Israel and Hamas at war, day 124 | Blinken in Israel to discuss Gaza truce

(Jerusalem) The head of American diplomacy Antony Blinken meets Israeli leaders on Wednesday to promote a new truce agreement in the Gaza Strip, including the release of hostages, at a time when the war between Israel and Hamas enters into his fifth month.

Israeli bombings, according to an AFP journalist, once again targeted Khan Younes, in the south of the Palestinian territory, and the neighboring town of Rafah, refuge for hundreds of thousands of terrorized displaced people, who now fear a ground assault.

According to the Hamas Ministry of Health, one hundred people have been killed since Tuesday evening across the Gaza Strip.

“We didn’t sleep all night. The noise of the planes did not stop. The bombings became so close and so violent. I am terrified at the idea that Israel will launch a ground operation on Rafah,” Dana Ahmed, a 40-year-old woman who fled the northern Gaza city with her family and lives in a tent, told AFP. in Rafah.

” Horror movie ”

“It was they (the Israeli army, editor’s note) who asked people to go to Rafah. Where will we go? The situation is catastrophic. I feel like I’m watching a horror movie.”

After Egypt and Qatar on Tuesday, two mediator countries, the American Secretary of State arrived in Israel for this fifth tour in the region since the start of the war on October 7 and is due to meet in particular Prime Minister Benjamin Netanyahu.

Hamas announced that it had submitted its response, without detailing it, to Egyptian and Qatari mediators to a truce proposal formulated at the end of January in Paris by American, Qatari and Egyptian officials.

According to an American official, Antony Blinken was informed of this response on Tuesday by the Emir of Qatar.

A source in the Palestinian movement indicated last week that the three-phase project included a six-week truce during which Israel will have to release 200 to 300 Palestinian prisoners in exchange for 35 to 40 hostages held by Hamas, as well as the increased entry of humanitarian aid into Gaza.

Qatari Prime Minister Mohammed bin Abdelrahmane Al-Thani said he was “optimistic”, describing Hamas’ response as “overall positive”.

This response was also forwarded to Mossad, Israel’s foreign intelligence services. “The details are being examined carefully by officials involved in the negotiations,” Mr. Netanyahu’s office said.

The war was sparked on October 7 by an unprecedented attack carried out on Israeli soil by Hamas commandos infiltrated from Gaza, which resulted in the deaths of more than 1,160 people, mostly civilians, according to an AFP count. made from official Israeli data.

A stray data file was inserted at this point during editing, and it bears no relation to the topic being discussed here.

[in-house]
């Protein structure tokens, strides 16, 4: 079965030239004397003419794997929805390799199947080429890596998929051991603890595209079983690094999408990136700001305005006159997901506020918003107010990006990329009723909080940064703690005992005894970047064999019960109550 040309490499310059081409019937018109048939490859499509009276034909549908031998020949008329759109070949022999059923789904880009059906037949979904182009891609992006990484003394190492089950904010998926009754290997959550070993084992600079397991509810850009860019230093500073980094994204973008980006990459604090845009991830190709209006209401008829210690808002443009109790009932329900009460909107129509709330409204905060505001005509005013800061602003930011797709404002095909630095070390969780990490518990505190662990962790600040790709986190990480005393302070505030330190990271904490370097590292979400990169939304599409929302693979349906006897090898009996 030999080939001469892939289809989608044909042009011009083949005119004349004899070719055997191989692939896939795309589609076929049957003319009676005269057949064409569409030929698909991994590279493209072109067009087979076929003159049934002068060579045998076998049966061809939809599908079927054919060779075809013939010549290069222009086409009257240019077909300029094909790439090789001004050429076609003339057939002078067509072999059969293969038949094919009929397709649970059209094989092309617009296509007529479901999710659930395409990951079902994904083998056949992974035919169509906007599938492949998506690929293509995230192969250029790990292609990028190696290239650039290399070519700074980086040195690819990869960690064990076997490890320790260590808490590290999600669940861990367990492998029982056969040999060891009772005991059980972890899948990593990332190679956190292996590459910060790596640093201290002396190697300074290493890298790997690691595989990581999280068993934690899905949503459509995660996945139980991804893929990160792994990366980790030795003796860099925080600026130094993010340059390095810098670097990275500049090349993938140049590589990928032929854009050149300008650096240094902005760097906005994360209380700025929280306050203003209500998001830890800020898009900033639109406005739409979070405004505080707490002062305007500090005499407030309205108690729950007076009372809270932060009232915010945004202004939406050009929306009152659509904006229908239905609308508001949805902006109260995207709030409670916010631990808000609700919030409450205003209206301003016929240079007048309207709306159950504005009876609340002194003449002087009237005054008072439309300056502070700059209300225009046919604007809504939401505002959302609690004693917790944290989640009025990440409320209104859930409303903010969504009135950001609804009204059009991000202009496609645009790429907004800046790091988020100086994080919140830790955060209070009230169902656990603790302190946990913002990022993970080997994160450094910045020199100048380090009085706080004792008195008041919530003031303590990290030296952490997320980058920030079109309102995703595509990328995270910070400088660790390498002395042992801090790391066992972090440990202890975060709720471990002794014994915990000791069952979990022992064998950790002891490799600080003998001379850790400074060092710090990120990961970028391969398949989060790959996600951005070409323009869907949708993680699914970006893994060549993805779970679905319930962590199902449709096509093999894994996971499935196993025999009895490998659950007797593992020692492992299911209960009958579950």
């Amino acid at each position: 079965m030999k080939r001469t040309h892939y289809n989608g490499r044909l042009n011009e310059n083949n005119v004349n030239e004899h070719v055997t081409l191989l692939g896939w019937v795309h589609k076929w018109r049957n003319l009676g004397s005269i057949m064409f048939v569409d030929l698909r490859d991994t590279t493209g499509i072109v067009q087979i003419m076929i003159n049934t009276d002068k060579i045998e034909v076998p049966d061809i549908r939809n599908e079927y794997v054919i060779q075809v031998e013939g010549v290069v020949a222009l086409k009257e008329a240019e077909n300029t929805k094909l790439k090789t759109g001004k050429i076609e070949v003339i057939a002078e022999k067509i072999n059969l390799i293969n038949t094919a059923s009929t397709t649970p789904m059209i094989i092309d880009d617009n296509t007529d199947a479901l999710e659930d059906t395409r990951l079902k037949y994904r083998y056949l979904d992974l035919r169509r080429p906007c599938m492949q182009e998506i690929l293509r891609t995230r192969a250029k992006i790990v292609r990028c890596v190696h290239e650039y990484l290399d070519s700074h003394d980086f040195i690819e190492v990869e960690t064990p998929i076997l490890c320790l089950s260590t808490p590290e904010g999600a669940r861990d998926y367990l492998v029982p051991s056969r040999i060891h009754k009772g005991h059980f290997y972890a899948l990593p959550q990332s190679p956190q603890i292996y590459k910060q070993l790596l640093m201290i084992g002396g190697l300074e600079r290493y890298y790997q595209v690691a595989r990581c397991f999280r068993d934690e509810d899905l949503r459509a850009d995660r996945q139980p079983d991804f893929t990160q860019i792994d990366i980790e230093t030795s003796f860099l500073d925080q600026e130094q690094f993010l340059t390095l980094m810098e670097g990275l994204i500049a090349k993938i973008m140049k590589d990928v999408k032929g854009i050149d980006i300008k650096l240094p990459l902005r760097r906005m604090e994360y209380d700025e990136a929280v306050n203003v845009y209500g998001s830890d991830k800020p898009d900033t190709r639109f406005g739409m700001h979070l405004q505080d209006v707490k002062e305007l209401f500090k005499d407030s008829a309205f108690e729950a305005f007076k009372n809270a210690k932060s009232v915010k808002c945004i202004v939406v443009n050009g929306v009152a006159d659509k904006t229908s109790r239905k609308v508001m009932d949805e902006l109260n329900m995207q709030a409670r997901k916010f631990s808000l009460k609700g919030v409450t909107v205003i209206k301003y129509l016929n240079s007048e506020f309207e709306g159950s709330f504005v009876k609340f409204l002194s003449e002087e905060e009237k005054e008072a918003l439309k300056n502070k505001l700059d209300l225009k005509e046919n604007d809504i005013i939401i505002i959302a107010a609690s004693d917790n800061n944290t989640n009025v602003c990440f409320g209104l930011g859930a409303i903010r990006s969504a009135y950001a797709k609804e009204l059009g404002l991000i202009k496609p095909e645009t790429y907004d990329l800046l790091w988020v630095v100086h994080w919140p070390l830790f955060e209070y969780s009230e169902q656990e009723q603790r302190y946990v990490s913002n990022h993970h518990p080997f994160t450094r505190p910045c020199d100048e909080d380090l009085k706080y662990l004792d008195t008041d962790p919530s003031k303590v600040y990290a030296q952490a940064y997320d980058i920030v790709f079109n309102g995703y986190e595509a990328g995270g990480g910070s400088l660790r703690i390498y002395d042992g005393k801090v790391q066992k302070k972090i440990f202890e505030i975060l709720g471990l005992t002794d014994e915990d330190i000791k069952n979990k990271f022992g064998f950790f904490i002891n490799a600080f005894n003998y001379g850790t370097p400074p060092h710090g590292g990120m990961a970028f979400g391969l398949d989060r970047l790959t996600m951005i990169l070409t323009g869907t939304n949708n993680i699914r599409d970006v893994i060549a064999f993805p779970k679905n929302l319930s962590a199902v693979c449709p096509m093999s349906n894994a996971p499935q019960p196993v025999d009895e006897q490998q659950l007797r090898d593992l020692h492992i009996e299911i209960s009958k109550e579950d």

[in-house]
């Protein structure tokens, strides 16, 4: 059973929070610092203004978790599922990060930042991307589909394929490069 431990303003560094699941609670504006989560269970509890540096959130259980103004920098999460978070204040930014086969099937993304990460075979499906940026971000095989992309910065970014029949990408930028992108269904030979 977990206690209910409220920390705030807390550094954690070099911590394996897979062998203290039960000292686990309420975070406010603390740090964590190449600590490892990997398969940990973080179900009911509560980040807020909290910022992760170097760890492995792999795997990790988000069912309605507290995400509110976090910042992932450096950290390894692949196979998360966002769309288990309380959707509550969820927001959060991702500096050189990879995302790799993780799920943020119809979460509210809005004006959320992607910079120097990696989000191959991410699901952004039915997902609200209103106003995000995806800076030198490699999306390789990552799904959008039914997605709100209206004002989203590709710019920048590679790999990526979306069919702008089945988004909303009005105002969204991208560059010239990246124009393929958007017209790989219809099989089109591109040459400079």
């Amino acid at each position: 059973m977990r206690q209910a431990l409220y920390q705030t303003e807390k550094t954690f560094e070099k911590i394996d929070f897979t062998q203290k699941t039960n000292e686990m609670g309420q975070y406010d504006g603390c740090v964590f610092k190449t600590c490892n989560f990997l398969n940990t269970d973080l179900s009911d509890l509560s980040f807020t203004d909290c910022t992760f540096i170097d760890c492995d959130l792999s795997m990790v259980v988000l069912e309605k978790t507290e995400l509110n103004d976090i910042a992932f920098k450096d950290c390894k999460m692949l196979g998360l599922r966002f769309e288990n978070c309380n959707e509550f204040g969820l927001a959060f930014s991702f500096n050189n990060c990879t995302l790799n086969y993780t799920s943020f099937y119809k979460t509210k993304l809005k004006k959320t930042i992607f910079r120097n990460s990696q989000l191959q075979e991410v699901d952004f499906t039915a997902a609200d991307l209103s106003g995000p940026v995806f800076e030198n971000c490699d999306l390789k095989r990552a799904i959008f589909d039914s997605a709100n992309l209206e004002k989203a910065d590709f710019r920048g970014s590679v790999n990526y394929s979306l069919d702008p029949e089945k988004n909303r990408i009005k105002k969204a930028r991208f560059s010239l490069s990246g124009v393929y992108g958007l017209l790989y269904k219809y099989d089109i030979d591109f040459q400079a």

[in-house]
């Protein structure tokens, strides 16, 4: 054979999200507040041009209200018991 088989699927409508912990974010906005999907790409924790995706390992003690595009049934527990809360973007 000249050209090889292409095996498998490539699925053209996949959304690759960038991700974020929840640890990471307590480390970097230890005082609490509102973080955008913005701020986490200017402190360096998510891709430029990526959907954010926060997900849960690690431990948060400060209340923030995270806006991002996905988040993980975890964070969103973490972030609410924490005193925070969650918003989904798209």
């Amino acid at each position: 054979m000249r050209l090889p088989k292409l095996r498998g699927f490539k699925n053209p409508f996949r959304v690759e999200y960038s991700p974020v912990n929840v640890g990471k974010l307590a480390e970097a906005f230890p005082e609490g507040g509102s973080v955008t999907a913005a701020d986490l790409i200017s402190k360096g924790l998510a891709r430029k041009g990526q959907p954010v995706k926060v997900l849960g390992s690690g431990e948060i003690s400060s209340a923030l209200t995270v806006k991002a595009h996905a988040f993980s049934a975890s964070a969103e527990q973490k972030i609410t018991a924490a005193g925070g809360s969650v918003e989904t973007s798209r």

In response, Israel vowed to “destroy” Hamas, in power in Gaza since 2007, and launched an offensive which left 27,585 dead in the Palestinian territory, the vast majority civilians, according to the Hamas Ministry of Health. .

Fears for Rafah

Entire neighborhoods have been destroyed by Israeli bombings and 1.7 million people, according to the UN, have been displaced among the approximately 2.4 million inhabitants of the small territory, besieged by Israel and plunged into a major humanitarian crisis. .

After fleeing the fighting further north, more than 1.3 million displaced people, according to the UN, are now crowded into desperate conditions in Rafah, five times the initial population of this town backed by the closed border with Egypt.

Rafah could be Israel’s next objective. On Monday, Defense Minister Yoav Gallant, who is also due to meet with Mr. Blinken on Wednesday, warned that the army would “reach places where it has not yet fought (…) until the last bastion of Hamas , namely Rafah”.

“An escalation of hostilities in Rafah could lead to large-scale loss of civilian life. We must do everything in our power to avoid it,” warned Jens Laerke, a spokesperson for the UN Office for the Coordination of Humanitarian Aid (OCHA) in Geneva.

” A lot of work ”

At the end of November, a first one-week truce allowed the increased entry of humanitarian aid and the release of around a hundred hostages, out of the approximately 250 taken to Gaza on October 7, and Palestinian prisoners.

According to Israel, 132 hostages are still being held in Gaza, of whom 29 are believed to have died.

“There is still a lot of work to do. But we continue to believe that an agreement is possible and even essential, and we will continue to work tirelessly to achieve it,” Mr. Blinken said on Tuesday.

According to him, the draft agreement drawn up at the end of January “offers the prospect of prolonged calm, a release of hostages and an increase in aid” in Gaza. “It would clearly be beneficial for everyone,” he said.

Until then, Hamas demands a total ceasefire. Israel, which considers the Palestinian Islamist movement a terrorist organization as do the United States and the European Union, refuses to do so, maintaining that its offensive in Gaza will only end once Hamas is eliminated and the hostages released. .

“We are on the path to total victory and we will not stop,” Mr. Netanyahu repeated on Tuesday.

Outside Gaza, tensions remain high in the region between Israel and its allies on the one hand and Iran and allied groups on the other including Lebanese Hezbollah, militias in Iraq and Syria and the Houthi rebels in Yemen .

During the night, Israeli strikes on the Homs region in Syria left eight people dead, including six civilians, according to an NGO.


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